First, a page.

However, the risk is lower with low dose preparation. 25, level II-2; 26, level II-2 • Unopposed estrogen use in hysterectomised women mildly increases the risk of breast cancer and only after longer term use ( > 15 years).27, level I; 28, level II-2 • Combination hormone replacement therapy has a mild risk for breast cancer.29, level I • Age at menopause of more than 55 years old.20, level II-2 • Age at menarche less than 12 years old.19, level II-2; 22, level II-2 1.1.7 Breast Density Higher breast density from mammography. The risk ranges from two times in scattered fibroglandular density to four times in an extremely dense breast.30, level II-2; 5, level II-2
4 1.1.8 Lifestyle • A body mass index of more than 25 has an increased risk to develop breast cancer with higher death rate. Small waist and waist-hip ratio (WHR) give a significant protection against breast cancer in pre-menopausal women.31, level II-2; 32, level II-1; 33, level II-2 • Alcohol (especially beer) consumed more than 10 g/day especially among post- menopausal women is a risk factor for developing invasive breast cancer.34, level 1I-2; 35, level II-2; 36, level II-2 • Moderate to vigorous exercise of more than seven hours in a week of physical activity was inversely related to breast cancer.37, level II-3; 38, level II-2; 39, level II-3 Table 3: Stratifications of Risk Factors Low Risk (RR 1.0 - 1.4) Moderate Risk (RR 1.5 - 2.0) High Risk (RR > 2.0) • Alcohol consumption • Increasing age from 40 years old • Personal history of invasive breast cancer • Reproductive factors: o Increasing age at first full term pregnancy > 30 year o Hormone replacement therapy o Oral contraceptive pill usage • Reproductive factors: o Early menarche ( < 12 year old) (RR 1.02) o Late menopause ( > 55 year old) (OR 2.4) o Nulliparity • Lobular Carcinoma In Situ (LCIS) and Ductal Carcinoma In Situ (DCIS) • Obesity • Benign breast disease with proliferation without atypia • Benign breast disease with atypical hyperplasia • Dense breast • Ionising radiation from treatment of breast cancer, Hodgkin’s disease, etc.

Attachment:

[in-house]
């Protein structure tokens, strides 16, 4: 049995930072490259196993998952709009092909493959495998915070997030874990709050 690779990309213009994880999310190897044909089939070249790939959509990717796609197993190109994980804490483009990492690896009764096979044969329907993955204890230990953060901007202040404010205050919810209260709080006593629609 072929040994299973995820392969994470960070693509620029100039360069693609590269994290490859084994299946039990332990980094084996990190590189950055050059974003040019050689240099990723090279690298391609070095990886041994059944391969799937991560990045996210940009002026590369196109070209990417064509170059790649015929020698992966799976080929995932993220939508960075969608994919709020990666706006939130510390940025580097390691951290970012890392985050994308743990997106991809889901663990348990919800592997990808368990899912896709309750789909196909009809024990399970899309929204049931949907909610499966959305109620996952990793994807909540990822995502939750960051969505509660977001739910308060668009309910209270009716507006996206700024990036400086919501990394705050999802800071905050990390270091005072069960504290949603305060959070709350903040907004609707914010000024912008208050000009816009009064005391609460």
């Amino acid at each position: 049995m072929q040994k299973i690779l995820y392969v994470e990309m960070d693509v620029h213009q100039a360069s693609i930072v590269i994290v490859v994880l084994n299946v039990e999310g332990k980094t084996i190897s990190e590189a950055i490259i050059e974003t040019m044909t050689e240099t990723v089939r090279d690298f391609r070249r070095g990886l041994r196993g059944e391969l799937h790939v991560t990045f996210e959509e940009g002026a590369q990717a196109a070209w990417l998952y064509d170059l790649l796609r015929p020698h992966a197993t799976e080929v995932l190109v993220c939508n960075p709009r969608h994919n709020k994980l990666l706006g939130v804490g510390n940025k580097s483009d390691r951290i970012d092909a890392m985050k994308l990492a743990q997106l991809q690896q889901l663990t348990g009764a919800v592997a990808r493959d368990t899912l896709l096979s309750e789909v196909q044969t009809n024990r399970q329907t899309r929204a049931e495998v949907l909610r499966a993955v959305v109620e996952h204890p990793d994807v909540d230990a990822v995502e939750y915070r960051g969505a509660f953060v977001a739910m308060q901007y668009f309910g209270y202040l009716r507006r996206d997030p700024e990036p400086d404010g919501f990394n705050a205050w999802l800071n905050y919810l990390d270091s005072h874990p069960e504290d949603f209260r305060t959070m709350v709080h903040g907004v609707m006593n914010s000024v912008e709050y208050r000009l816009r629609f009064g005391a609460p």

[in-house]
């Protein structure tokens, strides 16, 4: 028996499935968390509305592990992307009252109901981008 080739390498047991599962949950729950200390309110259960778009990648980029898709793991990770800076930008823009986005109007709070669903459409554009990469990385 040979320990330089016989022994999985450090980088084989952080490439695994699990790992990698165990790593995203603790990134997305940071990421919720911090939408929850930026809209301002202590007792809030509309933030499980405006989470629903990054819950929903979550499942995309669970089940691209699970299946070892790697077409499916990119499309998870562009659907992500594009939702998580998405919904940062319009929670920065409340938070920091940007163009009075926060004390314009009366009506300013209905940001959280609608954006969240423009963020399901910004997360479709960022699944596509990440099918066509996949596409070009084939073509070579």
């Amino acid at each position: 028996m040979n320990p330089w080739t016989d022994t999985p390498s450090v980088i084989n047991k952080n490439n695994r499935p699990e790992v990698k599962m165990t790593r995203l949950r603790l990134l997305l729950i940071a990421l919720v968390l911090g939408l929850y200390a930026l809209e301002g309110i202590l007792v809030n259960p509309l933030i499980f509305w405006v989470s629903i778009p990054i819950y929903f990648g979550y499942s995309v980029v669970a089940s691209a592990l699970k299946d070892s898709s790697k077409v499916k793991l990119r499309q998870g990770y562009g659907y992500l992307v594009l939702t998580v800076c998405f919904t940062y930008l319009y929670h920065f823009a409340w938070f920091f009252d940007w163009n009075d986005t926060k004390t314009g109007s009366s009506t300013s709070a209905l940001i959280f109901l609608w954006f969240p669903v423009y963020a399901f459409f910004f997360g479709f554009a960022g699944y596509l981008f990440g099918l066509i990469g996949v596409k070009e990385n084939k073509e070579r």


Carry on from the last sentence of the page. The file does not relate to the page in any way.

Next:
• Carrier of BRCA1 and 2 genetic mutation • Significant family history i.e. first degree family with breast cancer Adapted from: • Weir R, Day P and Ali W. Risk factors for breast cancer in women.A systematic review NZHTA REPORT June 2007; 10(2); level I • Cancer Genetic Services In Scotland – Management of Women with a Family History of Breast (internet communication, 13 jan 2010 at Cancer, www.sehd.scot.nhs.uk/mels/HDL2007_08.pdf level III • Singletary, SE. Rating the risk factors for breast cancer. Ann Surgery 2003; 237(4): 474-482. level II-2 • Pharoah PD, Day NE, Duff S et al. Family history and the risk of breast cancer: a systematic review and .
metaanalysis. Int J Cancer. 1997; 71:800-9 • Colditz GA,Whillet WC, Hunter DJ, et al. Family history, age, and risk of breast cancer. Prospective data from the Nurses’s Health Study. JAMA. 1993; 270:338-43 • Slattery ML, Kerber RA. A comprehensive evaluation of family history and breast cancer risk, The Utah Population Database. JAMA; 19993; 270:1563-8
5 2. SCREENING 2.1 Screening on General Population Benefit of breast self-examination (BSE) appears to be ineffective in reducing breast cancer mortality.40; 41 The effectiveness of CBE is equivocal.42 The current evidence is insufficient to assess the additional benefits and harms of clinical breast examination (CBE).43 The Cochrane Systemic Review (SR) of eight Randomised Clinical Trials (RCTs) (n=600,000), comparing the effects of mammography screening, found that three trials with adequate randomisation did not show a significant reduction in breast cancer mortality at 13 years follow up (RR=0.90, 95% CI 0.79 to 1.02); while four trials with suboptimal randomisation showed a significant reduction in breast cancer mortality (RR=0.75, 95% CI 0.67 to 0.83).